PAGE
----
In a significant move toward decarbonization, oil giant Shell has announced its plan to invest up to $1 billion annually in hydrogen and carbon capture and storage (CCS) technologies in 2024 and 2025.
The capital expenditure will primarily target regions such as Northwest Europe, the Middle East, and North America, where Shell has an existing presence, policy support is in place, customer demand is expected to be strong, and a pathway to profitability is visible.
Huibert Vigeveno, Shell’s Downstream Director, emphasized the need for stronger policy and regulatory support to foster the development of these technologies. Vigeveno cited the Inflation Reduction Act (IRA) in the United States as an example, which offers tax credits and subsidies for green hydrogen production and CCS projects. The IRA provides tax credits of up to $3 per kilogram of green hydrogen produced, supporting the commercial viability of such initiatives.
While specific details regarding the proportion of funding allocated to hydrogen and CCS were not disclosed, Vigeveno mentioned the Holland Hydrogen 1 project in the Netherlands as a hydrogen production facility that would source its energy from a Shell offshore wind farm. However, further information regarding Shell’s plans for hydrogen remains to be seen.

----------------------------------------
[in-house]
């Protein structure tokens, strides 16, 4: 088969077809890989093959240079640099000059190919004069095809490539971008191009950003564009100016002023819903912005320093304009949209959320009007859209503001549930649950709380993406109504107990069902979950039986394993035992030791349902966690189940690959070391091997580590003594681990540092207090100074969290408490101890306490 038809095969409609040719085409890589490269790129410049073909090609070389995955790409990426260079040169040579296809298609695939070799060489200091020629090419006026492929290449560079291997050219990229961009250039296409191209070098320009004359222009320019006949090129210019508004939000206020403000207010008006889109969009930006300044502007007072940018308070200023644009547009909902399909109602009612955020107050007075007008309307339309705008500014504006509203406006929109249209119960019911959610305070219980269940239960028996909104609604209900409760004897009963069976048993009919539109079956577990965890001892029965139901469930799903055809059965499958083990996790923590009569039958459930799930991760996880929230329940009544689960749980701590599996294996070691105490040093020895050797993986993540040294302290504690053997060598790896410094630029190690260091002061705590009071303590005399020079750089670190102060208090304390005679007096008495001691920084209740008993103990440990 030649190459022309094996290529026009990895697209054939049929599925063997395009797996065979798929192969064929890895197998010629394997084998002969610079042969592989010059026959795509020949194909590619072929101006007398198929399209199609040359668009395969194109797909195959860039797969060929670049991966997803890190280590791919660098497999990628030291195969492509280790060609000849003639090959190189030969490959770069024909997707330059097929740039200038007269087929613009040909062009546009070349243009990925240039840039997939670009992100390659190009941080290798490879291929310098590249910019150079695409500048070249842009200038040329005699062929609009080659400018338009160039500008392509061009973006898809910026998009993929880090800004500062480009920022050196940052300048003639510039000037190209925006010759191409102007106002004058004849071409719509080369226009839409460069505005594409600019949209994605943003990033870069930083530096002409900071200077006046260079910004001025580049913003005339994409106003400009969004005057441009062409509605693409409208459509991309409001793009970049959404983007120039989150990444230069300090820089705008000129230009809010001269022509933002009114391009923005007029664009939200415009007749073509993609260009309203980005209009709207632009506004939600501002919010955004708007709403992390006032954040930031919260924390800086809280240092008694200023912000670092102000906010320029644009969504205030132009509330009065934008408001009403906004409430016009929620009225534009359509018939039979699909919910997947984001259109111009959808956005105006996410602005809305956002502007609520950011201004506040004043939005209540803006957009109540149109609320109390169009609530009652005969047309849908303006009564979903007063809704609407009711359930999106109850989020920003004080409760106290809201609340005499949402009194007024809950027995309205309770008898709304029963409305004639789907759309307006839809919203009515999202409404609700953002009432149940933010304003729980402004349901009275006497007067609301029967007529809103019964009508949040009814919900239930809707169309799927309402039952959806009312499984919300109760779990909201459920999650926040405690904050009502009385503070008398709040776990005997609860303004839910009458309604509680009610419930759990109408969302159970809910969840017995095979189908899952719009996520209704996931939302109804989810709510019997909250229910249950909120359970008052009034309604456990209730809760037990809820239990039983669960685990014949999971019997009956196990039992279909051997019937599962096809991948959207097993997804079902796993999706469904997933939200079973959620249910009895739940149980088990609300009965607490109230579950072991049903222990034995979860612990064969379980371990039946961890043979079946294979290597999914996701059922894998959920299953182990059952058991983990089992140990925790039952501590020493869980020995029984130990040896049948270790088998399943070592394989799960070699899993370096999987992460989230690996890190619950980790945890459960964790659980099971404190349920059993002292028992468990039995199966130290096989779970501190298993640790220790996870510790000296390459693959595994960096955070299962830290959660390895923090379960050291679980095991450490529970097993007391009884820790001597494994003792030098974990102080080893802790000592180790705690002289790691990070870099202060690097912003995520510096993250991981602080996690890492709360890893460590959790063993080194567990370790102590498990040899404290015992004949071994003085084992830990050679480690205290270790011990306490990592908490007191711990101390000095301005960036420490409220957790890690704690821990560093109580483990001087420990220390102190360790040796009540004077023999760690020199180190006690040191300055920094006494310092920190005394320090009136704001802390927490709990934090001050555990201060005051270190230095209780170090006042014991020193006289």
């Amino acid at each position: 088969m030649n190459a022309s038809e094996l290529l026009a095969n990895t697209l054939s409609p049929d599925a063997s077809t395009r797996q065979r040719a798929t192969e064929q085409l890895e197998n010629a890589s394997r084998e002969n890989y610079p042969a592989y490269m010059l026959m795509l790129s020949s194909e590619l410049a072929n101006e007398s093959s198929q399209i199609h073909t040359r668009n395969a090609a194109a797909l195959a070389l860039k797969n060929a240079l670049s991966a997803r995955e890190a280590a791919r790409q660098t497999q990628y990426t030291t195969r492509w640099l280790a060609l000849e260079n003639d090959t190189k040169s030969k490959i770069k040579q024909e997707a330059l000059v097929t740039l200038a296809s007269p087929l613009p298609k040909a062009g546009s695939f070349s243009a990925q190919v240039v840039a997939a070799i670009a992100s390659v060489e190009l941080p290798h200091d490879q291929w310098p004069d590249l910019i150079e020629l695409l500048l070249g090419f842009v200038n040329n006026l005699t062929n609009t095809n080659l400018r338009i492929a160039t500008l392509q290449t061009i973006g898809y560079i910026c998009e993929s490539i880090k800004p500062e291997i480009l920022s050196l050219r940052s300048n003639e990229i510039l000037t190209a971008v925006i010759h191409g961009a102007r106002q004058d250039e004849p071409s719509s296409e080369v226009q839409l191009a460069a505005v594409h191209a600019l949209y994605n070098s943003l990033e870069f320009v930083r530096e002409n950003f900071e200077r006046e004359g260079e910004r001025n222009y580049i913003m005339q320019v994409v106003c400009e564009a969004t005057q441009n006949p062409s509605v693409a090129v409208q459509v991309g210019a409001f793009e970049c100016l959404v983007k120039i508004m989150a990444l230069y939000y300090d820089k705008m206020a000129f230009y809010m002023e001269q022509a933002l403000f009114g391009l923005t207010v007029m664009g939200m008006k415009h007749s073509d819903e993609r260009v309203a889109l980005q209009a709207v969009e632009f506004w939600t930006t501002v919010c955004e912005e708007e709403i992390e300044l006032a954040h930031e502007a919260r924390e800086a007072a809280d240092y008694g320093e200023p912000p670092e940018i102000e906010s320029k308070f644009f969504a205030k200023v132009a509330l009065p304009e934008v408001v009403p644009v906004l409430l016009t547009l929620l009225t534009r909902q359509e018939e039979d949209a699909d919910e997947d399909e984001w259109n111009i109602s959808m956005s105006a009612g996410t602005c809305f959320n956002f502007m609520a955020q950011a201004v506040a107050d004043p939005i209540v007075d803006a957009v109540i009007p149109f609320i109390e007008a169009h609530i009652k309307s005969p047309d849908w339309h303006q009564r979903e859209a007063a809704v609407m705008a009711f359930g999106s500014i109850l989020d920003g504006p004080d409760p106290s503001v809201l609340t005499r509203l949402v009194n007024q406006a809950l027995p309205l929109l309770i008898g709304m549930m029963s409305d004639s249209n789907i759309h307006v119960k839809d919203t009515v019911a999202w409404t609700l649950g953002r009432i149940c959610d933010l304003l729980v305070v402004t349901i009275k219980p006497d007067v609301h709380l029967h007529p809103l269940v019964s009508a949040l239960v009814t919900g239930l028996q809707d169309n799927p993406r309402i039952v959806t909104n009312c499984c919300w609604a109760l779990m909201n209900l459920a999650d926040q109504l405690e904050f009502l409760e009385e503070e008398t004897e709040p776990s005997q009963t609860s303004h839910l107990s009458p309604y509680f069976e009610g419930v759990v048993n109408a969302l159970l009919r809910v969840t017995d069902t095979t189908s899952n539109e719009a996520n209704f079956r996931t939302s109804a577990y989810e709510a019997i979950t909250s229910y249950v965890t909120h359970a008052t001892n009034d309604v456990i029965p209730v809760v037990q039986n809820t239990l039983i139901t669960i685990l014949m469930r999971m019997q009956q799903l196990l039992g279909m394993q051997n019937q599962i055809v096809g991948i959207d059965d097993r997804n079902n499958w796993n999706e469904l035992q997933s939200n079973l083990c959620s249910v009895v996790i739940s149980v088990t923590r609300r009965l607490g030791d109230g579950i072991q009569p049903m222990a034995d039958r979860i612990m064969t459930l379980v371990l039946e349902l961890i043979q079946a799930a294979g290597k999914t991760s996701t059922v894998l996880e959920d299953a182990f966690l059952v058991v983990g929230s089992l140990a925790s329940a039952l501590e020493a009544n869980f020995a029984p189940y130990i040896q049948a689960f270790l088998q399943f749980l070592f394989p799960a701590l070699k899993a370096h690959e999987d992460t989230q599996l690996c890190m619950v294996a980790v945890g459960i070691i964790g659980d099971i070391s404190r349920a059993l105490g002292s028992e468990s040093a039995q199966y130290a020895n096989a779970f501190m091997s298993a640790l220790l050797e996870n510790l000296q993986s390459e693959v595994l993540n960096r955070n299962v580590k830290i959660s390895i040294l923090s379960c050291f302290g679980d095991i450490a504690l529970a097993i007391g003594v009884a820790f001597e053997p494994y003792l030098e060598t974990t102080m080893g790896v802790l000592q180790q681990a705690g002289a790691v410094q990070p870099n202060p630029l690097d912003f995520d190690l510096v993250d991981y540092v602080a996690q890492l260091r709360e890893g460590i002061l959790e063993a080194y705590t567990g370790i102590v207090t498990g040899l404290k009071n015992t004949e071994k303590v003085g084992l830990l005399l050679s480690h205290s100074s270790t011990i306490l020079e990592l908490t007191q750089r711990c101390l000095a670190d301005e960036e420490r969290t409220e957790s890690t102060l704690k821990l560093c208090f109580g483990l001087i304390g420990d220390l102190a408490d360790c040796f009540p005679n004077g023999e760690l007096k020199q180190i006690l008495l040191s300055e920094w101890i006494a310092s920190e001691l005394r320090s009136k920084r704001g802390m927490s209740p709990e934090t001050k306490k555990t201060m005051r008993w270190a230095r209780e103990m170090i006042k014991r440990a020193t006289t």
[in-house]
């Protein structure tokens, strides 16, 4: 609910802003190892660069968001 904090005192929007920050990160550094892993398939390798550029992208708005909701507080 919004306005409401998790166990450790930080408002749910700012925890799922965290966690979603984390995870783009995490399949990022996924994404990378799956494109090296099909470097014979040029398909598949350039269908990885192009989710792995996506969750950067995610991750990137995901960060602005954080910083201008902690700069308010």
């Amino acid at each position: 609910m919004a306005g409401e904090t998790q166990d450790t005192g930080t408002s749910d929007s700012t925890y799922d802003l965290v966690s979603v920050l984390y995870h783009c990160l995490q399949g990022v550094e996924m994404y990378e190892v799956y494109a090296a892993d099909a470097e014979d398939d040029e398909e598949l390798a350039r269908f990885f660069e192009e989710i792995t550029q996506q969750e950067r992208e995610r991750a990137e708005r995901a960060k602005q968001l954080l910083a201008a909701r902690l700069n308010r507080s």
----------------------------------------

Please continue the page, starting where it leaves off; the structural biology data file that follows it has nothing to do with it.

Shell’s investment strategy aligns with its aim to prioritize hard-to-abate sectors, including biofuels and electric vehicles, where profitable opportunities for emission reduction exist. The company recognizes that the transition to a low-carbon future will not follow a linear path, but Shell aims to position itself as a resilient and profitable investment case throughout the energy transition process.
Looking ahead, Shell is expected to provide an update on its energy transition strategy in early 2024, outlining its comprehensive approach to addressing climate change and achieving long-term sustainability goals.